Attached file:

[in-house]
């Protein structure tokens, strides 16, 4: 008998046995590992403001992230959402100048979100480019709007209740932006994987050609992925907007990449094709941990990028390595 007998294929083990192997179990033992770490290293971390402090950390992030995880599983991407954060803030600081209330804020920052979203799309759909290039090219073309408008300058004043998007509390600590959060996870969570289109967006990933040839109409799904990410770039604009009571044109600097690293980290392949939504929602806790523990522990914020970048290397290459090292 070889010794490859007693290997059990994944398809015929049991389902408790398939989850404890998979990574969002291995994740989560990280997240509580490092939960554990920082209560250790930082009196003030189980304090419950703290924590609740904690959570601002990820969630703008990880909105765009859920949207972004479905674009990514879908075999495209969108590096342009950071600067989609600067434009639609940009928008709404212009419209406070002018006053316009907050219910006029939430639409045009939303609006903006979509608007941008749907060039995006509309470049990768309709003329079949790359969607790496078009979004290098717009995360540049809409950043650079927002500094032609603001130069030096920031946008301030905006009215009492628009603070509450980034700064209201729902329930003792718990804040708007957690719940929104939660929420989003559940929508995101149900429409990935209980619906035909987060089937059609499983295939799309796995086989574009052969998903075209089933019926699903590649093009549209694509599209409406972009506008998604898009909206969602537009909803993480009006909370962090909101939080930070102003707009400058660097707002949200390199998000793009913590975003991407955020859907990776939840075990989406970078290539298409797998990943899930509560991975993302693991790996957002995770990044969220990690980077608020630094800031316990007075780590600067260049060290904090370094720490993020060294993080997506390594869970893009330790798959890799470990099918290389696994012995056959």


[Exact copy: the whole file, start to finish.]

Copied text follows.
[in-house]
């Protein structure tokens, strides 16, 4: 008998046995590992403001992230959402100048979100480019709007209740932006994987050609992925907007990449094709941990990028390595 007998294929083990192997179990033992770490290293971390402090950390992030995880599983991407954060803030600081209330804020920052979203799309759909290039090219073309408008300058004043998007509390600590959060996870969570289109967006990933040839109409799904990410770039604009009571044109600097690293980290392949939504929602806790523990522990914020970048290397290459090292 070889010794490859007693290997059990994944398809015929049991389902408790398939989850404890998979990574969002291995994740989560990280997240509580490092939960554990920082209560250790930082009196003030189980304090419950703290924590609740904690959570601002990820969630703008990880909105765009859920949207972004479905674009990514879908075999495209969108590096342009950071600067989609600067434009639609940009928008709404212009419209406070002018006053316009907050219910006029939430639409045009939303609006903006979509608007941008749907060039995006509309470049990768309709003329079949790359969607790496078009979004290098717009995360540049809409950043650079927002500094032609603001130069030096920031946008301030905006009215009492628009603070509450980034700064209201729902329930003792718990804040708007957690719940929104939660929420989003559940929508995101149900429409990935209980619906035909987060089937059609499983295939799309796995086989574009052969998903075209089933019926699903590649093009549209694509599209409406972009506008998604898009909206969602537009909803993480009006909370962090909101939080930070102003707009400058660097707002949200390199998000793009913590975003991407955020859907990776939840075990989406970078290539298409797998990943899930509560991975993302693991790996957002995770990044969220990690980077608020630094800031316990007075780590600067260049060290904090370094720490993020060294993080997506390594869970893009330790798959890799470990099918290389696994012995056959």